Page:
Term three began today and, despite enjoying their downtime during the holidays, both The Schmoo and Lulu Pie were pretty excited to hit the classrooms and see their friends again. The Schmoo is looking forward to starting water polo for the first time this term (a glance at her scary toenails has assured me that she’s going to be a force to be reckoned with – opponents, you have been warned!), and Lulu Pie has been chattering excitedly about playing ‘Policemen and Nunicorns’ (unicorns) with her mates, practicing her ballet moves on the trampoline and choosing the flower she’s going to pick for her amazing teacher (goodbye, only rose on the rosebush).
One member of the trio, however, has been even more quiet than he usually is. A man of few words at the best of times, The Guy seems to have retreated into his shell a little bit more every time I have mentioned school starting again. We have tried mentioning his friends and the fun that they will have together, reminisced about the stories that he loves listening to and the songs he enjoys singing, tried to ignite a spark by reminding him about his ball sport extra mural activity that he gets giddy about, but he isn’t biting. Don’t get me wrong, he absolutely loves his school and totally adores his teachers, I think he has just liked being a little home body even more.
The thing is, as the second youngest in his class, the other kids just seem so much older than him, and this is where I have that niggling doubt about our parenting choices that the universe dishes out in uber-generous portions from the second a new little body joins a family. Should we have left him at his old play group a bit longer to be a ‘big fish’, building confidence? This is the question that has been bouncing around in my brain for the past week. Although The Guy certainly does not lack in confidence in general and is hugely capable in all things physical, there is something that has been tugging sharply and persistently on my mommy heart strings, increasingly more so as the weeks go by, an anxious feeling that is refusing to let up.
You see, while both of our girls basically entered the world chatting up a storm, The Guy seems to battle in this regard. Despite having what I suspect is a bang-on-average vocabulary for his age (2 years, 9 months), his pronunciation is very unclear, his words muffled and incomplete most of the time. I have always been aware of it but never been too concerned as we can generally understand him at home and I had simply put my head in the sand, gathered a convenient herd of scapegoats around me and reassured myself with one of them whenever that niggle raised its head – he’s still very young, it will correct itself; they say that males are generally slower on the uptake in this area; his sisters speak for him, he never gets to practise his speech; he’s just a quiet person like his daddy; at some point he’ll figure it out – it’s going to click any day now.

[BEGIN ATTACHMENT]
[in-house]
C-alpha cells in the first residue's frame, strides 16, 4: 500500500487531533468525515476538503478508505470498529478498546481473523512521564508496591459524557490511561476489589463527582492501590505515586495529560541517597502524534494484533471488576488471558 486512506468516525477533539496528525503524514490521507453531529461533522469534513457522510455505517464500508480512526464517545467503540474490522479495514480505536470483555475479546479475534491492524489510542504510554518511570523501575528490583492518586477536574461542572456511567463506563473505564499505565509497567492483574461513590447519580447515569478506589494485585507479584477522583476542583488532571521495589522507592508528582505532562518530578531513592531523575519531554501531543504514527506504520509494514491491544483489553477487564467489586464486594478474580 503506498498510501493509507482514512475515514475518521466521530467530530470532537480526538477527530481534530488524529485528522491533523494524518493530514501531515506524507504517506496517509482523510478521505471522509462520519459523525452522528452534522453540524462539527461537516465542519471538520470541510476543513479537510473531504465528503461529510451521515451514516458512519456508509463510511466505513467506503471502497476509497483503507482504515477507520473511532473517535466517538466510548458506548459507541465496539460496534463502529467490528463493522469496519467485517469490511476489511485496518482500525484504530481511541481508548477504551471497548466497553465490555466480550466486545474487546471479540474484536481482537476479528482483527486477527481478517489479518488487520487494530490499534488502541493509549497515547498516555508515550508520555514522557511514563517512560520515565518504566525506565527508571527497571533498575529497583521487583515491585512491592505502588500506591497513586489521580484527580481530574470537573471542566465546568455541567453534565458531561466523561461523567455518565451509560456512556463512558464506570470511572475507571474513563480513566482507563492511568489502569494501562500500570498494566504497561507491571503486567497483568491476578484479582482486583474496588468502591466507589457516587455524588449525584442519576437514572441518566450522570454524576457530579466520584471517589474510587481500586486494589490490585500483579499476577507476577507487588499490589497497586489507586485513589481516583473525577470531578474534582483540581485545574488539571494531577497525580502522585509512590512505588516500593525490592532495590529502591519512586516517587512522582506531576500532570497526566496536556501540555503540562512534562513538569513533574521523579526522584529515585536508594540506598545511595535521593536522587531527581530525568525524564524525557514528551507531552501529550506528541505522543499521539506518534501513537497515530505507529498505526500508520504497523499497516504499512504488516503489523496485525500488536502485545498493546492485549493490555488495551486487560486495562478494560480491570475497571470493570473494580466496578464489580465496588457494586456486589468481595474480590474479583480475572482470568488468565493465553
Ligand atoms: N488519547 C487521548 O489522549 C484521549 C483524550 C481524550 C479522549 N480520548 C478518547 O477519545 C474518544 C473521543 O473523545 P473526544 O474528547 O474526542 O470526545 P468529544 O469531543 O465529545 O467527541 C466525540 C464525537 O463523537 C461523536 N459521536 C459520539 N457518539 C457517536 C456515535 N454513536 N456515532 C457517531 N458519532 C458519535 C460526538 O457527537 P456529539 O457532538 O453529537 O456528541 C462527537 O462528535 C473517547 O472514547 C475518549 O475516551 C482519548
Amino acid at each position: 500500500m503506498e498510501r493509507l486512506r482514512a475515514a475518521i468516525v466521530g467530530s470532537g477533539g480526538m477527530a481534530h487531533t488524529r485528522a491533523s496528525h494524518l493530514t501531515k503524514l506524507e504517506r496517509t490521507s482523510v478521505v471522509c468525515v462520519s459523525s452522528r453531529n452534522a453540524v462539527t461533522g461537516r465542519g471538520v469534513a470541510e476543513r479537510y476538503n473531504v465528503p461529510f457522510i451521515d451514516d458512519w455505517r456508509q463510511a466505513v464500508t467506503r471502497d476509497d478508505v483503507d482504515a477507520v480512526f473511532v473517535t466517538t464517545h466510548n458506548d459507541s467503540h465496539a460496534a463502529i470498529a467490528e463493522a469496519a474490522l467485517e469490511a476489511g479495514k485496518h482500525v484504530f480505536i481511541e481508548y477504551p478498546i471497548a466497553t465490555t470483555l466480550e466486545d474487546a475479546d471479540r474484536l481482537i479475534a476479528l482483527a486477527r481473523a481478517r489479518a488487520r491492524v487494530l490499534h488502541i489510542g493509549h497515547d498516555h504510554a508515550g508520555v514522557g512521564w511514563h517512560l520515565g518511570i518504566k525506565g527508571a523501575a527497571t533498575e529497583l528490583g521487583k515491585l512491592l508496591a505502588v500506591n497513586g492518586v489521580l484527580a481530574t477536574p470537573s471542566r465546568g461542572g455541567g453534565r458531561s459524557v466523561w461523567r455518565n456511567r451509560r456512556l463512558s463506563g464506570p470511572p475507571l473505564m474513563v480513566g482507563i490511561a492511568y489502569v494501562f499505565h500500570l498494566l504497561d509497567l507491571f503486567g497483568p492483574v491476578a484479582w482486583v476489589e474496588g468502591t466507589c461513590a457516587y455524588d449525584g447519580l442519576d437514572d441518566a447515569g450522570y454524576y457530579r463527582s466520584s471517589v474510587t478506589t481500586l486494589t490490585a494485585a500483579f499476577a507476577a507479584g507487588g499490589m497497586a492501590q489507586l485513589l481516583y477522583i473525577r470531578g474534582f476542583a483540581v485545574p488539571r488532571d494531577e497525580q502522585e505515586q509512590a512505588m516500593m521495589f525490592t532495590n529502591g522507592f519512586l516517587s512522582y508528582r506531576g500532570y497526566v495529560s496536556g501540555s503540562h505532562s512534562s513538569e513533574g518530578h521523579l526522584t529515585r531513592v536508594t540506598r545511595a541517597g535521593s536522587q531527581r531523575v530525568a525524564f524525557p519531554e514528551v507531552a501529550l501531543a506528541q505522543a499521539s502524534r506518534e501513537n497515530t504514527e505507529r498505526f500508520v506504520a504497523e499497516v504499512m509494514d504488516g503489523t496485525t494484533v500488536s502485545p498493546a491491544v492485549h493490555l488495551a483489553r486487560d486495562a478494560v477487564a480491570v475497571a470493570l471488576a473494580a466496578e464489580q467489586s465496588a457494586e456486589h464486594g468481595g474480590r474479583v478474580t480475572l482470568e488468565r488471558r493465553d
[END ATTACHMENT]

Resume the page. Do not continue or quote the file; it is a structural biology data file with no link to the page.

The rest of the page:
And then we received his end of term school report. In amongst the positivity and encouragement about how he gives of his best, makes friends and could definitely be a bit better at sharing the swing was the line that hit me like a punch to the stomach – “His speech is very mumbled and we find him difficult to understand which causes him a lot of frustration…”. And that was it, my heart broke. My dear little boy struggles to make himself understood – his words, already so precious and few, are getting lost in this big class full of far more verbally capable children… and it upsets him. That was the kicker.
I am so grateful for that comment as it forced us to put the ‘goats’ out to pasture and have a good, honest look at what is right in front of us. Our boy needs help and we need to make sure he gets it. As an immediate action, we spent the school holidays really working on pronunciation, getting him to repeat words and sounds, playing word and singing games. I’ll chat to his teacher to get her valuable input and am already fastidiously Googling ‘paediatric audiologists’ in an attempt to rule out (or address) any lurking hearing issues. Here we go!
And so, as I walked my tiny humans into school this morning, Lulu Pie flying off with hardly a backwards glance, The Guy holding my hand tightly, troubled eyes staring up at me, small body sticking to my side like glue and saying “Come with you, Mommy” in an attempt to convince me not to leave him at school, I would be lying if I said that there was no trepidation in this mama-heart. It’s so true what they say – having children really is like having your heart walking around outside of your body, and staying strong, positive and calm on the outside for their sake while there’s turmoil on the inside is a skill that we have to hone as parents.
After settling The Guy in I quietly slipped out, stealing a backwards glance as I went. There he was, standing next to an oversized pegboard, completely absorbed in his task as he concentrated hard on fitting the brightly coloured pegs into their corresponding holes with those sweet, chubby, toddler hands, the same hands that had uncertainly held onto mine for dear life a moment ago, now calmly and deftly solving the puzzle without hesitation.
He is going to be fine. We are all going to be fine.